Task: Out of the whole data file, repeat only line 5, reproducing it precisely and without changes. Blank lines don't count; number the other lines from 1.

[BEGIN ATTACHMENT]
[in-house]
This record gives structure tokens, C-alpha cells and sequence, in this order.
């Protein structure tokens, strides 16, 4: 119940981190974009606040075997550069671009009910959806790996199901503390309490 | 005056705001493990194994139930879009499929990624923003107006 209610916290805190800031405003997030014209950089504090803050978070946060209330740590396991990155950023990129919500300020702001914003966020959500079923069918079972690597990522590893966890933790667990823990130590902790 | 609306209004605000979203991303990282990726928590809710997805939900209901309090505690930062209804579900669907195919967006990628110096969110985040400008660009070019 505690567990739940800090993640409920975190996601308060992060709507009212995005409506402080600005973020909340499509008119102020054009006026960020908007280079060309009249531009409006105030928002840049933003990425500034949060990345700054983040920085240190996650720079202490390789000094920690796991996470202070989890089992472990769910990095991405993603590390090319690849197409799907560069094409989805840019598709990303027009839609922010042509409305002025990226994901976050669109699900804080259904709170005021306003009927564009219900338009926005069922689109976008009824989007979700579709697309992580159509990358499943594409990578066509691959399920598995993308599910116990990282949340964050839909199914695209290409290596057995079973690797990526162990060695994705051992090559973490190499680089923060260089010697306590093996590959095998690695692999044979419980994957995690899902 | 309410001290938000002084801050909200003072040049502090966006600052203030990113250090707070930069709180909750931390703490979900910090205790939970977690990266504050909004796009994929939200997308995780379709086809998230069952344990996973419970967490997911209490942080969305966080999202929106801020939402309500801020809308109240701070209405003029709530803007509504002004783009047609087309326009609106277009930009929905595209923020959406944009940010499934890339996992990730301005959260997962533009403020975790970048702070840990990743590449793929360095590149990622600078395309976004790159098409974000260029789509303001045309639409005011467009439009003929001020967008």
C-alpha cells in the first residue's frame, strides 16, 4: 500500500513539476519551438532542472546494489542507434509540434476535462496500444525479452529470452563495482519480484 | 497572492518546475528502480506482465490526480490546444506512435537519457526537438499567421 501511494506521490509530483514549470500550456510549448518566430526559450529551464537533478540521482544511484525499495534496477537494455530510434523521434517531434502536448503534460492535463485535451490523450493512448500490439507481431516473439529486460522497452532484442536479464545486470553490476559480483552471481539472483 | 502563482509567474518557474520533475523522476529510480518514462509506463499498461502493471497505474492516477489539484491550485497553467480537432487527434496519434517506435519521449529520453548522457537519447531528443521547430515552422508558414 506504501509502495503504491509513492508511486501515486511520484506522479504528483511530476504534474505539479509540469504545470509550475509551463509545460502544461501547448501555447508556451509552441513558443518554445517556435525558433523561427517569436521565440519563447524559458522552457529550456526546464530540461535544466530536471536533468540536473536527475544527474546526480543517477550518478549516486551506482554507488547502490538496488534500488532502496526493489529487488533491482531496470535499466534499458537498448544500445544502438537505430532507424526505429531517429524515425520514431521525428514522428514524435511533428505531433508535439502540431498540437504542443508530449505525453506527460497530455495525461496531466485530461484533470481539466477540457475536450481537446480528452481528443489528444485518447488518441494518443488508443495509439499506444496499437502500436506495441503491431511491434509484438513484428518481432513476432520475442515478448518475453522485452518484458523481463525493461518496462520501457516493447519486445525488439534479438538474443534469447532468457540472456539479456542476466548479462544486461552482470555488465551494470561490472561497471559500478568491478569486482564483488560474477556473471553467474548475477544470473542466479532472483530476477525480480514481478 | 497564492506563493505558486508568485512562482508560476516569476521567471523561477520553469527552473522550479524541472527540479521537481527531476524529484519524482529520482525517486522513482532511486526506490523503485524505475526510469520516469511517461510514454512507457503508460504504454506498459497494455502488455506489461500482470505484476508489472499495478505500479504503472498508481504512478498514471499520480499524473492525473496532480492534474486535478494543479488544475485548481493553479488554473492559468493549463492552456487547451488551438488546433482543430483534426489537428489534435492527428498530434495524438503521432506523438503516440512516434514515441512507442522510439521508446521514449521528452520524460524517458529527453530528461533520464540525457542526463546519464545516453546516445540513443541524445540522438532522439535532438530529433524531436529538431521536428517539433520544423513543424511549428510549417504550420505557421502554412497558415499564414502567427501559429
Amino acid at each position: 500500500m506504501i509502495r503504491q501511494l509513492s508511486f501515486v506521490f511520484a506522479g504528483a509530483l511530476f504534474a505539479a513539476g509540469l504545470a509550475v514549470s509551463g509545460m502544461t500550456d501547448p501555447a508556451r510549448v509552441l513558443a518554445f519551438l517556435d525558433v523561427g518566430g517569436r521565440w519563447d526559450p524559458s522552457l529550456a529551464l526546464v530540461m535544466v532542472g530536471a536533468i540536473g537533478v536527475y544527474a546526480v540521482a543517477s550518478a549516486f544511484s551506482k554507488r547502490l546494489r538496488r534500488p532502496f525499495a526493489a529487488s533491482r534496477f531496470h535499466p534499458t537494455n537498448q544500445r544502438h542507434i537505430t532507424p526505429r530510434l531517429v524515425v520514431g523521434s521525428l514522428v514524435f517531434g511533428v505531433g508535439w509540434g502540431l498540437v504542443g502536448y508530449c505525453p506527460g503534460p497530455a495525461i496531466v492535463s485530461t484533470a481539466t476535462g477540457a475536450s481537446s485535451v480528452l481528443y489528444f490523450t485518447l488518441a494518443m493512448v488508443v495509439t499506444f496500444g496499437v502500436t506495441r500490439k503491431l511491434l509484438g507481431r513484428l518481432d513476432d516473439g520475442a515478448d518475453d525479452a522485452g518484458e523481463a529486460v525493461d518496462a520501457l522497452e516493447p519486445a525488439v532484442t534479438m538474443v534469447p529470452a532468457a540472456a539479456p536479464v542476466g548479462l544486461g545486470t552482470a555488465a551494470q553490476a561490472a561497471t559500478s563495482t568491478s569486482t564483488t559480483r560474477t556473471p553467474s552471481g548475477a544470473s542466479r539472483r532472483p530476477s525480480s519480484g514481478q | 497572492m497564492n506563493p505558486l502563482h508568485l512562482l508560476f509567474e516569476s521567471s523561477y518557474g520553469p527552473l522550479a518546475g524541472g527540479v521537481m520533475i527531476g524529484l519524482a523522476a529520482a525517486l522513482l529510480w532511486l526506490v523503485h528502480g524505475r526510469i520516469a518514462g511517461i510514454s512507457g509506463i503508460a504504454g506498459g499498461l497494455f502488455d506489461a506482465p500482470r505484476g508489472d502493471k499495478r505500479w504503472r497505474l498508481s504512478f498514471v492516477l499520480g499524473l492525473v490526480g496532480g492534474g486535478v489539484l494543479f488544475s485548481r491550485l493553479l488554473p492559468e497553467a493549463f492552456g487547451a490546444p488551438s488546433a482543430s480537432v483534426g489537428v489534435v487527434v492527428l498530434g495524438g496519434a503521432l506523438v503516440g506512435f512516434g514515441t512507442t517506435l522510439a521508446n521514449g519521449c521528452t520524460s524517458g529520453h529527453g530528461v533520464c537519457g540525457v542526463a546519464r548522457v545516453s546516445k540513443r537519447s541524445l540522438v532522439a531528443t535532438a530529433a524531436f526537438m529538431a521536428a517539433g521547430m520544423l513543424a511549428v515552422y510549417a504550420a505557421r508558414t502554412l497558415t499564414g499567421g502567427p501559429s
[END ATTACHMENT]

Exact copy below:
Amino acid at each position: 500500500m506504501i509502495r503504491q501511494l509513492s508511486f501515486v506521490f511520484a506522479g504528483a509530483l511530476f504534474a505539479a513539476g509540469l504545470a509550475v514549470s509551463g509545460m502544461t500550456d501547448p501555447a508556451r510549448v509552441l513558443a518554445f519551438l517556435d525558433v523561427g518566430g517569436r521565440w519563447d526559450p524559458s522552457l529550456a529551464l526546464v530540461m535544466v532542472g530536471a536533468i540536473g537533478v536527475y544527474a546526480v540521482a543517477s550518478a549516486f544511484s551506482k554507488r547502490l546494489r538496488r534500488p532502496f525499495a526493489a529487488s533491482r534496477f531496470h535499466p534499458t537494455n537498448q544500445r544502438h542507434i537505430t532507424p526505429r530510434l531517429v524515425v520514431g523521434s521525428l514522428v514524435f517531434g511533428v505531433g508535439w509540434g502540431l498540437v504542443g502536448y508530449c505525453p506527460g503534460p497530455a495525461i496531466v492535463s485530461t484533470a481539466t476535462g477540457a475536450s481537446s485535451v480528452l481528443y489528444f490523450t485518447l488518441a494518443m493512448v488508443v495509439t499506444f496500444g496499437v502500436t506495441r500490439k503491431l511491434l509484438g507481431r513484428l518481432d513476432d516473439g520475442a515478448d518475453d525479452a522485452g518484458e523481463a529486460v525493461d518496462a520501457l522497452e516493447p519486445a525488439v532484442t534479438m538474443v534469447p529470452a532468457a540472456a539479456p536479464v542476466g548479462l544486461g545486470t552482470a555488465a551494470q553490476a561490472a561497471t559500478s563495482t568491478s569486482t564483488t559480483r560474477t556473471p553467474s552471481g548475477a544470473s542466479r539472483r532472483p530476477s525480480s519480484g514481478q | 497572492m497564492n506563493p505558486l502563482h508568485l512562482l508560476f509567474e516569476s521567471s523561477y518557474g520553469p527552473l522550479a518546475g524541472g527540479v521537481m520533475i527531476g524529484l519524482a523522476a529520482a525517486l522513482l529510480w532511486l526506490v523503485h528502480g524505475r526510469i520516469a518514462g511517461i510514454s512507457g509506463i503508460a504504454g506498459g499498461l497494455f502488455d506489461a506482465p500482470r505484476g508489472d502493471k499495478r505500479w504503472r497505474l498508481s504512478f498514471v492516477l499520480g499524473l492525473v490526480g496532480g492534474g486535478v489539484l494543479f488544475s485548481r491550485l493553479l488554473p492559468e497553467a493549463f492552456g487547451a490546444p488551438s488546433a482543430s480537432v483534426g489537428v489534435v487527434v492527428l498530434g495524438g496519434a503521432l506523438v503516440g506512435f512516434g514515441t512507442t517506435l522510439a521508446n521514449g519521449c521528452t520524460s524517458g529520453h529527453g530528461v533520464c537519457g540525457v542526463a546519464r548522457v545516453s546516445k540513443r537519447s541524445l540522438v532522439a531528443t535532438a530529433a524531436f526537438m529538431a521536428a517539433g521547430m520544423l513543424a511549428v515552422y510549417a504550420a505557421r508558414t502554412l497558415t499564414g499567421g502567427p501559429s